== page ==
5. Working with 1 piece at a time, put meat on a clean surface with one of the narrow ends facing you.
  6. Season with some of the garlic and salt and pepper to taste.
  7. Scatter one-quarter of the pine nuts, chopped garlic, chopped basil, and parmigiano-reggiano along edge of meat closest to you, leaving about a 1⁄2” border on either side.
  8. Fold long sides of meat over filling by about 1⁄2” on either side, roll up snugly, and tie securely with kitchen twine.
  9. Heat oil in a medium heavy-bottomed pot with a tight-fitting lid over medium-high heat. Add braciole and brown all of the sides (this takes about 4 minutes).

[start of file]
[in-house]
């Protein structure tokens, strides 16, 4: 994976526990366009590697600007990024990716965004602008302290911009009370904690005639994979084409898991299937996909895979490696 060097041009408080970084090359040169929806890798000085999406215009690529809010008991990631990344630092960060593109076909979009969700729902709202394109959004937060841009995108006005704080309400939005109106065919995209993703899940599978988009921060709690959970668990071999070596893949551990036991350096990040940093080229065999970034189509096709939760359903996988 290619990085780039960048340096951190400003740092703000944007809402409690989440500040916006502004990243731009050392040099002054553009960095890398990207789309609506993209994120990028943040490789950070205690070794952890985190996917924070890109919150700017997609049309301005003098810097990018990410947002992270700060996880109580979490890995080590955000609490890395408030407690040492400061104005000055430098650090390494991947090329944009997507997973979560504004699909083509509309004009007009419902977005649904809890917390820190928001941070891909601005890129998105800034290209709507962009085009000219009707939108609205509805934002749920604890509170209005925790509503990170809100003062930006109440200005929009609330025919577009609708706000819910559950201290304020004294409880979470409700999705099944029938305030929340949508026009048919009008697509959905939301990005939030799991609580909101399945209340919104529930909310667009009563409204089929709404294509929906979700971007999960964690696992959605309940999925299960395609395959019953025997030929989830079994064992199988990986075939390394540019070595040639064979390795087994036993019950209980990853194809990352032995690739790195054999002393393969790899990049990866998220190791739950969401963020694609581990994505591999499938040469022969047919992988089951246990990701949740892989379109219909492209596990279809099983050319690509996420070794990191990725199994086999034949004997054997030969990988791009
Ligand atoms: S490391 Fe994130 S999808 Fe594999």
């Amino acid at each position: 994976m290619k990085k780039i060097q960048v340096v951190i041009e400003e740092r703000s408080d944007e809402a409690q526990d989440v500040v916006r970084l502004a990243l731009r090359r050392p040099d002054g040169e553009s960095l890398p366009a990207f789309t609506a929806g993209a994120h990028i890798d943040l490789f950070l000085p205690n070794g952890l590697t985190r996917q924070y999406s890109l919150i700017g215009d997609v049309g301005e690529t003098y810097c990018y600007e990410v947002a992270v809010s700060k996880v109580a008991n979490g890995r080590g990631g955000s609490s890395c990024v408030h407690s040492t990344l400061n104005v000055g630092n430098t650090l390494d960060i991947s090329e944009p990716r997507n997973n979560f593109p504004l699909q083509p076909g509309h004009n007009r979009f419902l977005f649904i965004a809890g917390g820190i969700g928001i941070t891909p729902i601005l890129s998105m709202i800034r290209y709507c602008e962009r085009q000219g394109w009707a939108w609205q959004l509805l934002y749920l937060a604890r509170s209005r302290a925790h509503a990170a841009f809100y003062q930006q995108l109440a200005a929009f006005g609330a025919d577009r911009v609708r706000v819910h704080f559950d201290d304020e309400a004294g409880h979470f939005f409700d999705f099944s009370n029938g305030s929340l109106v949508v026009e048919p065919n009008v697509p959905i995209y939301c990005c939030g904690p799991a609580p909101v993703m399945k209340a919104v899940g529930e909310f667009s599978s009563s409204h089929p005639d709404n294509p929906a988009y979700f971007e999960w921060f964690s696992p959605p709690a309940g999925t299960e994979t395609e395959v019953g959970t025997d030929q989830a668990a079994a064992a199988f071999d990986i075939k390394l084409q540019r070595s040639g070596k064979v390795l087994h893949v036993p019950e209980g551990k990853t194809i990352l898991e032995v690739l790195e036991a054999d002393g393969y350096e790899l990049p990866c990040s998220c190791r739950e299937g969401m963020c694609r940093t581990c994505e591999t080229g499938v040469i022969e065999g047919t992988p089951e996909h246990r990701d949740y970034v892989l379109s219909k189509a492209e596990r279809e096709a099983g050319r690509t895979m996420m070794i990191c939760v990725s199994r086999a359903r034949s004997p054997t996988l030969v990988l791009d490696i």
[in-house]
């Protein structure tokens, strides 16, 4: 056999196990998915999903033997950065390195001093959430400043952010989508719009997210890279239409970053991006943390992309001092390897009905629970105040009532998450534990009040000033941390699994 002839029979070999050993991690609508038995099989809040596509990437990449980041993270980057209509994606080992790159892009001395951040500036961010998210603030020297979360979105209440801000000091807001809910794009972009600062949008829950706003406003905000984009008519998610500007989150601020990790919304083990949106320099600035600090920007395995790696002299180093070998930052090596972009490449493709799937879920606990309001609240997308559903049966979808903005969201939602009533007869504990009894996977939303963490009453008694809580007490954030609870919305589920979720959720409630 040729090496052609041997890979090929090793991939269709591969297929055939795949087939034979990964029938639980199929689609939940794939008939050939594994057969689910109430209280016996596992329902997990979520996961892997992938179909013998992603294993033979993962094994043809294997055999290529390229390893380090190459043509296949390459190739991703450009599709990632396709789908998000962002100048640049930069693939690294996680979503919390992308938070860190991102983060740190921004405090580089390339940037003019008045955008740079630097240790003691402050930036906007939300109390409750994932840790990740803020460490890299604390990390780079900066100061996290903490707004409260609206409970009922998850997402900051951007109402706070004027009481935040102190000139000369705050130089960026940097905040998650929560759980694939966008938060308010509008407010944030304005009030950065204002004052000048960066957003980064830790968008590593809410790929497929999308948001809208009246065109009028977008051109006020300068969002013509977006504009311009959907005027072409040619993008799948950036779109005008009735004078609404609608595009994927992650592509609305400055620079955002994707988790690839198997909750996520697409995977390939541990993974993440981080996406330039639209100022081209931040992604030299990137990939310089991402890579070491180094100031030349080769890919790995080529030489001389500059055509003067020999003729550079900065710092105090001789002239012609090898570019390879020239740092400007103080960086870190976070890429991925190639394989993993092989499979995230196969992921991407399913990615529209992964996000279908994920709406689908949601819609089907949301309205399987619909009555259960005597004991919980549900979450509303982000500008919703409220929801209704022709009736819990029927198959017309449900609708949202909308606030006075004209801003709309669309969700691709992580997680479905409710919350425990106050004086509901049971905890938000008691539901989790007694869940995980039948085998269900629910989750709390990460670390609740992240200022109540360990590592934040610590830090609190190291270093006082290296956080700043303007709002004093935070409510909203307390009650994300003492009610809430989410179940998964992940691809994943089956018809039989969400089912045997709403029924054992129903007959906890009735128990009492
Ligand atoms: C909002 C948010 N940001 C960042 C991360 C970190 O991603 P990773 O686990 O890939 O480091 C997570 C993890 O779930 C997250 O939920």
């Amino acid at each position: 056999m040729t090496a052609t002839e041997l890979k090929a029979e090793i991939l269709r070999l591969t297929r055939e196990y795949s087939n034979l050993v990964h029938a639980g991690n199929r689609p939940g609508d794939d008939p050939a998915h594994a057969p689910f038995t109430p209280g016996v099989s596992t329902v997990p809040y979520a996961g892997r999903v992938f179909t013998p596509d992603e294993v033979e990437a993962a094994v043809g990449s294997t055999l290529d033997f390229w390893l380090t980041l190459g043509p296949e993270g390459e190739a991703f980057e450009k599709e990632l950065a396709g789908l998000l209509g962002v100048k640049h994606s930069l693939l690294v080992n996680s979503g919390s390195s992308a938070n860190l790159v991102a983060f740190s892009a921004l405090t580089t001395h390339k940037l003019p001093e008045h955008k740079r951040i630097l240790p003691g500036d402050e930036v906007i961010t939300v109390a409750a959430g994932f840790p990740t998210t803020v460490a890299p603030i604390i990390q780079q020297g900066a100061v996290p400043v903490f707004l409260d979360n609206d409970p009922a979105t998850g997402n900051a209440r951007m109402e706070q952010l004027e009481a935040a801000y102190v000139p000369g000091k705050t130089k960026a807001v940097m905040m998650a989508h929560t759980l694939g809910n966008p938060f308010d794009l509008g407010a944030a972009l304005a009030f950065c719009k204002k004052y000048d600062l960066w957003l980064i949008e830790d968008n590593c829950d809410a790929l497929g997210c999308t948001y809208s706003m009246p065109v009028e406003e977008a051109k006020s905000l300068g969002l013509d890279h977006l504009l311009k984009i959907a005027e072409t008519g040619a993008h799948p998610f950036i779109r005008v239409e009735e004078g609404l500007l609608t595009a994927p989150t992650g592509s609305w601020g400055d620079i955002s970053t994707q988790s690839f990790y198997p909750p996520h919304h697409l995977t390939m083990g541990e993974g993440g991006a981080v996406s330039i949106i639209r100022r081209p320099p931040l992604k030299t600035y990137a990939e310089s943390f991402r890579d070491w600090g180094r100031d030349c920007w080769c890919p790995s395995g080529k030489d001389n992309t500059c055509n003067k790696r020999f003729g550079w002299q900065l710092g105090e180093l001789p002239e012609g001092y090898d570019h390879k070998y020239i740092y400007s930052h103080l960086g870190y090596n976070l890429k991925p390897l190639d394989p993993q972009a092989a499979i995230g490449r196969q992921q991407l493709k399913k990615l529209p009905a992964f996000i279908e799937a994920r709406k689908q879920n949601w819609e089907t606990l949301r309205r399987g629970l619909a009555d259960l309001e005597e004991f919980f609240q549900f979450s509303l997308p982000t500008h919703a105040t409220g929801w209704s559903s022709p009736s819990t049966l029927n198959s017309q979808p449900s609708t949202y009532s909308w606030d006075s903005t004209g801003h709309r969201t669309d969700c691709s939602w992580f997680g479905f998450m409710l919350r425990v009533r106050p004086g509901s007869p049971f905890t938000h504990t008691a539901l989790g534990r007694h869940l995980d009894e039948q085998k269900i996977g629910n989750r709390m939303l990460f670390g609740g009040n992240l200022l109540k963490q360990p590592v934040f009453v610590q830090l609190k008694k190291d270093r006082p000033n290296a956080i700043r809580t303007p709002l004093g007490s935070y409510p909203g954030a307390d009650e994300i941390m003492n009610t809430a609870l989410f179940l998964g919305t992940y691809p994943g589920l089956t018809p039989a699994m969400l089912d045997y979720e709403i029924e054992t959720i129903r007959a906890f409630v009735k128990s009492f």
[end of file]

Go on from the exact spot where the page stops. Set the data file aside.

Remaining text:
10. Add reserved sauce, scraping browned bits stuck to bottom of pot with a wooden spoon. Season to taste with salt and pepper and bring to a simmer.
  11. Cover pot, reduce heat to medium-low, and gently simmer, turning braciole occasionally, until very tender, about 1 1⁄2 hours for the veal or about 3 hours for the beef.
  12. Transfer braciole to a cutting board; cut off and discard twine. Slice braciole crosswise and transfer to 4 warm plates.
  13. Spoon sauce on and around braciole and garnish with parsley and the remaining 4 sprigs basil.